The ISIL Takfiri militants have kidnapped dozens of men from two villages in northern Iraq in search of people who burned the terrorist group’s flag.
A total of 170 men were nabbed from the villages of Al-Shajara and Gharib in the northern Iraqi province of Kirkuk on Friday after two flags of the ISIL terrorist group were burned in the area.
The two villages are still under the control of the ISIL Takfiri militants.
Local witnesses said the terrorists were driving nearly 30 vehicles and took the abducted men to the center of Hawijah, a nearby town where a court and a prison have been set up by the Takfiri group.
The move has been described as an attempt by the ISIL militants to quell resistance in the areas under their control.
It is not the first time that the ISIL terrorists have turned to mass detentions.
The ISIL militants abducted about 50 people from an Iraqi Sunni tribe living east of the northern city of Tikrit in November 2014 after imposing a curfew.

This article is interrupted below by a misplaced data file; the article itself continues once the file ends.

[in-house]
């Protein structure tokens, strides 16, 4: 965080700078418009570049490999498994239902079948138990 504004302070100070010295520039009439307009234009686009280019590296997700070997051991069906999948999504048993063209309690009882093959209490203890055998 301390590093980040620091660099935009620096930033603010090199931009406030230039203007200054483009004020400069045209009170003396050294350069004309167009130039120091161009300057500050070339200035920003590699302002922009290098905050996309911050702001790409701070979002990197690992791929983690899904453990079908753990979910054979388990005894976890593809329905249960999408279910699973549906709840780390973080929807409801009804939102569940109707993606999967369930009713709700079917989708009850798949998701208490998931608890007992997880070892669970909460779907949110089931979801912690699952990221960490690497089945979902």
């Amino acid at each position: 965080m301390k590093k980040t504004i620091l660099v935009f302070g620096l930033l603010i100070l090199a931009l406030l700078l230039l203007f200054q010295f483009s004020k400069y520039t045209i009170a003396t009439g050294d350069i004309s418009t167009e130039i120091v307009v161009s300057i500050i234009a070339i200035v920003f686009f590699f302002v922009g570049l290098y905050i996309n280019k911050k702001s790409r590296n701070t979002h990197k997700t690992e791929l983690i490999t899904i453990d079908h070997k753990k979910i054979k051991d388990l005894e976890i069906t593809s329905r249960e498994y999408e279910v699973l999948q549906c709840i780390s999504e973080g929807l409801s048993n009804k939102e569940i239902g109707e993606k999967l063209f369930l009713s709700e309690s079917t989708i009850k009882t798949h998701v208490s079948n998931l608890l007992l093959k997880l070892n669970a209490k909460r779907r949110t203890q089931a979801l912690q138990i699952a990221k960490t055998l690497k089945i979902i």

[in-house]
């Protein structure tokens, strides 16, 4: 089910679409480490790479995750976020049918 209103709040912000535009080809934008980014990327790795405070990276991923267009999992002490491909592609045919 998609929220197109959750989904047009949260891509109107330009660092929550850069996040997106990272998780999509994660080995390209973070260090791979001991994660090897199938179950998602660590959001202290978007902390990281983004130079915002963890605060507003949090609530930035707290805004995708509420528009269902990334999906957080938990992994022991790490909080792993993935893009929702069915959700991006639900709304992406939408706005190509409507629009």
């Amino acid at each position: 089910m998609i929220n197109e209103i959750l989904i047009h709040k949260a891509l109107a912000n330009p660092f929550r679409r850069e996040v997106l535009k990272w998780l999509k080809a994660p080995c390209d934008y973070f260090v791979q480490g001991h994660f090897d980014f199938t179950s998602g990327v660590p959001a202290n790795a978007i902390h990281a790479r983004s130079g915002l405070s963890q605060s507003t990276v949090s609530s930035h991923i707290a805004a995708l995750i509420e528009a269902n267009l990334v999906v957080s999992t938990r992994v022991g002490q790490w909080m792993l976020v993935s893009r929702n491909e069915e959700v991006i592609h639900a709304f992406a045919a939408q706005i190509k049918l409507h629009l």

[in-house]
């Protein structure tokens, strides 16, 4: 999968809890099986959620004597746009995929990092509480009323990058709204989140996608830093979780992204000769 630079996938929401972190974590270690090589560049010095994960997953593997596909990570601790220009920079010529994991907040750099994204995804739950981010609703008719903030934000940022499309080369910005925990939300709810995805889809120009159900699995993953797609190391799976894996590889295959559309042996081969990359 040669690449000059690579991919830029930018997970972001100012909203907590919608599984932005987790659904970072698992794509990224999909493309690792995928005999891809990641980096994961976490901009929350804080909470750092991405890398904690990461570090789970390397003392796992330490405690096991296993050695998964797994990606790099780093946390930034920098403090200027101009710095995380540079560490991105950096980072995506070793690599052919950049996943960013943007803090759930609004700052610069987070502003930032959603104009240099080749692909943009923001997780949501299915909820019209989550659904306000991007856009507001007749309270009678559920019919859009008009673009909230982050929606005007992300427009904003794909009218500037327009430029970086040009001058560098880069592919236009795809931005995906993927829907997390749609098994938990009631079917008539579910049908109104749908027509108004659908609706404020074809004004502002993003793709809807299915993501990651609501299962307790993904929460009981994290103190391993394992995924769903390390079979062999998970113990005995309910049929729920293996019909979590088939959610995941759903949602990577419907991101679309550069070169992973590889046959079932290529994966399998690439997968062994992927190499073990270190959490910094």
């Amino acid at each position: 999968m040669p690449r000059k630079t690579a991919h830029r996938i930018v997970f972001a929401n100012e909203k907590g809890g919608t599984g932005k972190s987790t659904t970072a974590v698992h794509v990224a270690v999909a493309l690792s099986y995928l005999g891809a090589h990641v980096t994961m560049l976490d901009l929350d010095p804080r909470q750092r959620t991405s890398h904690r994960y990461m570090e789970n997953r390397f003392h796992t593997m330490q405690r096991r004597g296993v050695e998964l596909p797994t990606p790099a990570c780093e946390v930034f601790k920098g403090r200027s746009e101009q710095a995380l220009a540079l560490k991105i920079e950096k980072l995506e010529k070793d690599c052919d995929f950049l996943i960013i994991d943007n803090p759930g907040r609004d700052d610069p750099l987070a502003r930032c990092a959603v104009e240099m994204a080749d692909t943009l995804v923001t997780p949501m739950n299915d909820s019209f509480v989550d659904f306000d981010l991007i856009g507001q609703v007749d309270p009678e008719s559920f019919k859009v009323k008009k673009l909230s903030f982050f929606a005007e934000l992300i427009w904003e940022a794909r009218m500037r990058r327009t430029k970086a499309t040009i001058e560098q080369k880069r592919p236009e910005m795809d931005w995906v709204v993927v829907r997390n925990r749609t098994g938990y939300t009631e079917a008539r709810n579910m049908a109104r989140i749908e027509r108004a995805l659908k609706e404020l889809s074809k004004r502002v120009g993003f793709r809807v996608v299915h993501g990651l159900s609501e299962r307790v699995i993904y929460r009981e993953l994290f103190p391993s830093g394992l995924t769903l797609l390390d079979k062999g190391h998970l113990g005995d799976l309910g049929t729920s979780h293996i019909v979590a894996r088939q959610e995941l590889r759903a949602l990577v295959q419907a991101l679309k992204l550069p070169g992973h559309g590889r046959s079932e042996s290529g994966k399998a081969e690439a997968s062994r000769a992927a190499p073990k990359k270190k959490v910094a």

The abductions took place in the al-Alam district after fighters from the Bu Jabour tribe removed and burned flags belonging to ISIL militants and replaced them with the Iraqi flag.
Takfiri militants of the ISIL terrorist group also kidnapped around 50 men from the village of Tal Ali, around 240 kilometers (170 miles) north of Baghdad in September.
Iraq has been witnessing violence since ISIL Takfiri militants entered the country from Syria and took control over large areas last June.
The militants have been carrying out horrific acts of violence, including public decapitations and crucifixions, against all Syrian and Iraqi communities such as Shias, Sunnis, Kurds, Christians and Izadi Kurds.
Iraqi army soldiers, backed by volunteer forces, have been battling the Takfiri terrorists, making gains in different areas.
In recent weeks, the militants have executed many people, including clerics, doctors, foreign aid workers and journalists in the Middle East region.